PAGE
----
But Johnston would not enjoy his new mansion for long. In January 1933 the family traveled from Callendar House to their Virginia estate for hunting. Soon after arriving Redmond fell ill with the flu and was bedridden. Then, while "riding to the hounds," Katharine was thrown from her horse and broke both legs.
According to The Rhinebeck Gazette, Redmond "rose from his bed to take Mrs. Redmond to Emergency hospital" about 50 miles away in Washington. The exposure and strain worsened his condition, which developed into pneumonia. The 45-year old died three weeks later, on February 12, in the same hospital where his wife was recuperating.
Katharine was released from the hospital to accompany her husband's body back to New York. His funeral was held in the Church of Notre Dame in Manhattan and he was buried in the family mausoleum in Tivoli.
Katharine inherited all three of the Redmond properties. She remained in the 70th Street house, tending to her own charitable causes. Then in April 1940 she quietly married William Henry Osborn, an executive with Phelps Dodge, with no public fanfare. Several days later The New York Times mentioned "Although the place of the ceremony was not disclosed, a small reception was given at the home of the bride's father, 760 Park Avenue."
The newlyweds remained at No. 117 East 70th Street with Katharine's children. When war broke out in Europe, Katharine added that cause to her agenda. On December 1, 1943 The Times noted that she was named "vice chairman in charge of women's war bond activities in Manhattan" and noted she was the "former head of the women's speakers' bureau of the State War Finance Committee. She was simultaneously a board member of he Community Service Society and the New York Hospital Social Service, and sat on the advisory committee of the Cooper Union Art School.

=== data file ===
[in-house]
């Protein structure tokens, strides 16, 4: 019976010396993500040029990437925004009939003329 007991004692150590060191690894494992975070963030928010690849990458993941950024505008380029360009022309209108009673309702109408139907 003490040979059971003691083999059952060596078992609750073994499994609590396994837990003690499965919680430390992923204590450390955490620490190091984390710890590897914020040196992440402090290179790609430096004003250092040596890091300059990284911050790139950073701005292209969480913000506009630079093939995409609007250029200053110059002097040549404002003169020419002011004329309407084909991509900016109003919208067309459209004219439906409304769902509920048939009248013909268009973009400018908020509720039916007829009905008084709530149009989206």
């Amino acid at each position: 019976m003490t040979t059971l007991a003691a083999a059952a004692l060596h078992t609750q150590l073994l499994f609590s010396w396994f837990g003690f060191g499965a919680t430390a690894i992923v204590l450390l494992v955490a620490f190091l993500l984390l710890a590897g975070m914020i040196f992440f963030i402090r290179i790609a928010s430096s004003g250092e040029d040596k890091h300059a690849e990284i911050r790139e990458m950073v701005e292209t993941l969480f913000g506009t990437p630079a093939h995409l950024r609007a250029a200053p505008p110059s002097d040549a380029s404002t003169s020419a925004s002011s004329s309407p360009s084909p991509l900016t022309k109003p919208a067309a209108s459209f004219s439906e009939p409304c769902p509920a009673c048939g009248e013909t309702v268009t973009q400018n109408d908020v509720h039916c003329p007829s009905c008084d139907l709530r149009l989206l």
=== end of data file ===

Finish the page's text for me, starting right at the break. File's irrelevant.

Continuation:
But her attention would be focused much closer to home beginning in 1944 when Katharine became the first of her children to marry. Her wedding to U. S. Marine Paul Gordon Evans on June 6 was held in Church of Notre Dame on Morningside Drive where her father's funeral had been held. Afterward a "small reception" was given in the 70th Street house.
The remaining children would be married in rapid-fire succession. On December 14, 1944 Woodward married Elizabeth Brewster Aldrich, granddaughter of former United States Senator Nelson W. Aldrich; on June 25, 1947 Thomas Johnston Livingston Redmond was married to Mary Ruth Millard in the Church of Notre Dame; and on September 24, 1949 Moira married Oliver Dwight Filley, Jr. in St. Sylvia's Church in Tivoli.
There would be one more wedding reception at No. 117. On June 10, 1954 Katharine's cousin, Pamela Fowler McKim, widow of Robert James McKim, Jr., was married in St Bartholomew's Church to George Ronald Furse. The guests came to the Osborn house following the ceremony.
Katharine continued to be active in social and philanthropic efforts. When the annual Imperial Ball in the Waldorf-Astoria for the benefit of the Hospitalized Veterans Service of the Musicians Emergency Fund was being planned in the fall of 1956, the organization committee held its first meeting in the 70th Street house. Among the co-chairs was Mrs. William Randolph Hearst, Jr.
Somewhat surprisingly, Katharine and William allowed the exterior of their home to be filmed as the townhouse of a socialite character in the 1969 film Midnight Cowboy, starring Jon Voight. In the movie, lead character Joe Buck's hopes are dashed when the smartly-dressed woman he was following disappears into the mansion.
William Osborn was 76 years old when he fell from a horse on the couple's upstate estate, Forest Farm near West Point, in June 1971. He did not recover from the shock and died in his sleep on July 28. Three years later, on January 11, 1974, Katharine died at the age of 75.
The Redmond house became Irving Homes Arts. Its published mission was to provide "persons dedicated to the homemaking profession the training needed to carry out hospitality careers with human virtues, sound Christian doctrine, and concern for others consistent with the social teachings of the Roman Catholic Church."
Known today as Alderton House, the Catholic-based, non-profit corporation's mission is "to educate and train women to work well and with purpose in their profession." Programs are offered throughout the city in cooperation with other organizations, like the Murray Hill Institute, and The Avenue Leadership Program, Etc.
Other than a barely-noticeable bronze placard next to the door, there is no evidence that the Redmond mansion is anything other than a private dwelling. Its chaste facade is virtually unaltered since its completion in 1932.
photographs by the author